For the Kogi, gold is the blood of the Great Mother; it holds for them a value entirely apart from the way we value gold. For them, the well-being of the Great Mother is paramount, and they live now—as they always have—in service to her, our world. During the millennium before Columbus bumped into the Caribbean islands, the ancestors of the Kogi had created the complex, non-literate Tairona civilization, stretching from the Caribbean Sea up into the Sierras. They farmed and fished, their subsistence practices enmeshed within a sophisticated knowledge system that described the complex local ecology. They built cities of stone connected by roadways, marvels of engineering, working in league with what nature provided, rather than against it. Their several settlements were located within the different ecological zones of the diverse landscape, and each played its part in providing for their larger civilization. For example, the coastal Tairona fished and collected salt, which they shared with their sister settlements, from whom they received maize and other goods, each of which was produced within its own optimal ecozone, sustainably supporting a population of three hundred thousand people.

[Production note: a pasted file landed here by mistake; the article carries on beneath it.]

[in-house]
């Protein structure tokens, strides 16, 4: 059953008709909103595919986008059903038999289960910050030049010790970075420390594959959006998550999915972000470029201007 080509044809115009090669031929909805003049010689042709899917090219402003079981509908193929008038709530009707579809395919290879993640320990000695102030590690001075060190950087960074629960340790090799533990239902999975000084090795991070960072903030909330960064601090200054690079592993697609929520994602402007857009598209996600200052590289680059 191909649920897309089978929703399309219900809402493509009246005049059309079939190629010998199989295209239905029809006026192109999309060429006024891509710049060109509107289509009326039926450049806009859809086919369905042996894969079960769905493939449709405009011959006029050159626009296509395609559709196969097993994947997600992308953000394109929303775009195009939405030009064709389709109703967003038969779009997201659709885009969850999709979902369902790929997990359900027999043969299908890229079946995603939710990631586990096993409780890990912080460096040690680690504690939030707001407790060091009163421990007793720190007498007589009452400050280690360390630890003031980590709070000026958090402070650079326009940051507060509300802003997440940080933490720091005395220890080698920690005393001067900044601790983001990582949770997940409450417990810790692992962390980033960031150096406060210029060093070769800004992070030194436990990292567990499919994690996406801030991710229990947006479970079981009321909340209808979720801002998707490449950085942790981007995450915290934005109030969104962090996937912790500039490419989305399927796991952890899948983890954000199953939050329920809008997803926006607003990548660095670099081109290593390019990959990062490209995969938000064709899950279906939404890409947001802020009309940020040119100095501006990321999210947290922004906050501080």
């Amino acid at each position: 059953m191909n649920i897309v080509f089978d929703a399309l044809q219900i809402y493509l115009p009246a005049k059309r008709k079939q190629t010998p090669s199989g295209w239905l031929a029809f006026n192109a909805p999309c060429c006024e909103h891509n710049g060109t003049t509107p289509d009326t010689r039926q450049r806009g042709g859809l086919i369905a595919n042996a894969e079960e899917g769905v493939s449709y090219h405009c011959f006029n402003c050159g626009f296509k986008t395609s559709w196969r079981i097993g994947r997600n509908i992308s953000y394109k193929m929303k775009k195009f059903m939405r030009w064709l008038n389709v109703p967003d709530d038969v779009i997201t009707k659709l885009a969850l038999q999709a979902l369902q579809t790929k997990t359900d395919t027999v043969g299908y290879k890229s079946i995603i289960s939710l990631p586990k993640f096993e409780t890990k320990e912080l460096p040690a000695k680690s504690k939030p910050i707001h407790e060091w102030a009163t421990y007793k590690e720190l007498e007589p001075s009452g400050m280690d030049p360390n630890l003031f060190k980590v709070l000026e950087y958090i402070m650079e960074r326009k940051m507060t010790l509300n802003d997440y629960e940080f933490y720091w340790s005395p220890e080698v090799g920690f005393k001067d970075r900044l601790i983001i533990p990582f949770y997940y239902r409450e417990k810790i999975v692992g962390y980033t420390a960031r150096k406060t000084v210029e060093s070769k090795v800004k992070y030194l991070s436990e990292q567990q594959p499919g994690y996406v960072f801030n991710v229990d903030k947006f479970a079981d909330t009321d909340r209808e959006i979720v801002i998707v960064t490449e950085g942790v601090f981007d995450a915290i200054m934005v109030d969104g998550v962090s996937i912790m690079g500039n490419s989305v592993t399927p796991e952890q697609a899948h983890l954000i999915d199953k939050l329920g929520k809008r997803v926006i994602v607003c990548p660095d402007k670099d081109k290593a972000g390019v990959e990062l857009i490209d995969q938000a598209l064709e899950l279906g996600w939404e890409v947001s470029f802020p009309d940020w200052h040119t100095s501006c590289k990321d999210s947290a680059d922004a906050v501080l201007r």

When the Spaniards arrived, they enslaved the coastal Tairona, as they did so many others, forcing them to produce gold. Many tried to escape to their cities in the mountains. But the upland Tairona Mamos sent them back, explaining that their way of life depended on the different products contributed by Tairona settlements in each zone; they would not survive as a people, if they abandoned the coast. So the coastal Tairona returned and put up with the abuses of the Spaniards for many years. This painful arrangement finally ended with the arrival of a Spanish governor who believed it best to exterminate the heathens. Survivors fled again to the remote cities of their rugged massif, where the Spanish couldn’t follow, and this time the Tairona could never go back. Without access to all the parts of their earlier networked system of production, the Tairona had to adjust, adapting some new foods and techniques gleaned from the Spanish in support of their balanced self-sufficiency. Their population crashed to less than a tenth of its earlier number, in what were undoubtedly horrific decades of hunger and loss. And they isolated themselves for nearly five hundred years.